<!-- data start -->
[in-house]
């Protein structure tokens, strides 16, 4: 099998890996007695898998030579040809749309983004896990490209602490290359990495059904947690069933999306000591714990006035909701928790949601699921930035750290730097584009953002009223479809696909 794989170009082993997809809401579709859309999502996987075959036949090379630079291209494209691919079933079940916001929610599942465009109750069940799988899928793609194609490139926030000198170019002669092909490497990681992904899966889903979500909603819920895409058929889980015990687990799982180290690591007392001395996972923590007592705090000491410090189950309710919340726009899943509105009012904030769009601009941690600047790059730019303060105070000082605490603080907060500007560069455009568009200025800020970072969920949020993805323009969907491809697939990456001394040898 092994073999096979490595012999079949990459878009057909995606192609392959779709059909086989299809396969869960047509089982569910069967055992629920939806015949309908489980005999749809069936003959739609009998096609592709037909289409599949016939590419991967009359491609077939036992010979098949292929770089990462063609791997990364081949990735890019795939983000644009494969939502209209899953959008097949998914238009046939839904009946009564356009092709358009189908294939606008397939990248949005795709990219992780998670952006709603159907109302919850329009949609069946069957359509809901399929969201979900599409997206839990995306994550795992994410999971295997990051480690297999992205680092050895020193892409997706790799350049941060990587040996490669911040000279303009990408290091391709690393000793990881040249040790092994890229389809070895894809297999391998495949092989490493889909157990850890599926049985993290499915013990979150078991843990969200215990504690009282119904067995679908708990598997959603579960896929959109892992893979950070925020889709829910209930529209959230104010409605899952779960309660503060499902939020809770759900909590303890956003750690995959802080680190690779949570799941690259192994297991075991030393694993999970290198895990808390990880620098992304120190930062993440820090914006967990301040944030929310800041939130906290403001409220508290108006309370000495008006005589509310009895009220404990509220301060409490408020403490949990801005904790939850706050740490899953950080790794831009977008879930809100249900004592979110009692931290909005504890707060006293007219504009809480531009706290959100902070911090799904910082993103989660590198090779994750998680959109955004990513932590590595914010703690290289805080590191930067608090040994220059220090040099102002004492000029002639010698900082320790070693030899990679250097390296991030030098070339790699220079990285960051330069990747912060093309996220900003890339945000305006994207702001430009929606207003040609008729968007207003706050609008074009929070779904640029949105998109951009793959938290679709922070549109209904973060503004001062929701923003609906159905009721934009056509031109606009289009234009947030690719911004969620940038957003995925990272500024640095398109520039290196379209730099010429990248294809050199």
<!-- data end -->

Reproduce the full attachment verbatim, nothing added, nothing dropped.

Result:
[in-house]
């Protein structure tokens, strides 16, 4: 099998890996007695898998030579040809749309983004896990490209602490290359990495059904947690069933999306000591714990006035909701928790949601699921930035750290730097584009953002009223479809696909 794989170009082993997809809401579709859309999502996987075959036949090379630079291209494209691919079933079940916001929610599942465009109750069940799988899928793609194609490139926030000198170019002669092909490497990681992904899966889903979500909603819920895409058929889980015990687990799982180290690591007392001395996972923590007592705090000491410090189950309710919340726009899943509105009012904030769009601009941690600047790059730019303060105070000082605490603080907060500007560069455009568009200025800020970072969920949020993805323009969907491809697939990456001394040898 092994073999096979490595012999079949990459878009057909995606192609392959779709059909086989299809396969869960047509089982569910069967055992629920939806015949309908489980005999749809069936003959739609009998096609592709037909289409599949016939590419991967009359491609077939036992010979098949292929770089990462063609791997990364081949990735890019795939983000644009494969939502209209899953959008097949998914238009046939839904009946009564356009092709358009189908294939606008397939990248949005795709990219992780998670952006709603159907109302919850329009949609069946069957359509809901399929969201979900599409997206839990995306994550795992994410999971295997990051480690297999992205680092050895020193892409997706790799350049941060990587040996490669911040000279303009990408290091391709690393000793990881040249040790092994890229389809070895894809297999391998495949092989490493889909157990850890599926049985993290499915013990979150078991843990969200215990504690009282119904067995679908708990598997959603579960896929959109892992893979950070925020889709829910209930529209959230104010409605899952779960309660503060499902939020809770759900909590303890956003750690995959802080680190690779949570799941690259192994297991075991030393694993999970290198895990808390990880620098992304120190930062993440820090914006967990301040944030929310800041939130906290403001409220508290108006309370000495008006005589509310009895009220404990509220301060409490408020403490949990801005904790939850706050740490899953950080790794831009977008879930809100249900004592979110009692931290909005504890707060006293007219504009809480531009706290959100902070911090799904910082993103989660590198090779994750998680959109955004990513932590590595914010703690290289805080590191930067608090040994220059220090040099102002004492000029002639010698900082320790070693030899990679250097390296991030030098070339790699220079990285960051330069990747912060093309996220900003890339945000305006994207702001430009929606207003040609008729968007207003706050609008074009929070779904640029949105998109951009793959938290679709922070549109209904973060503004001062929701923003609906159905009721934009056509031109606009289009234009947030690719911004969620940038957003995925990272500024640095398109520039290196379209730099010429990248294809050199």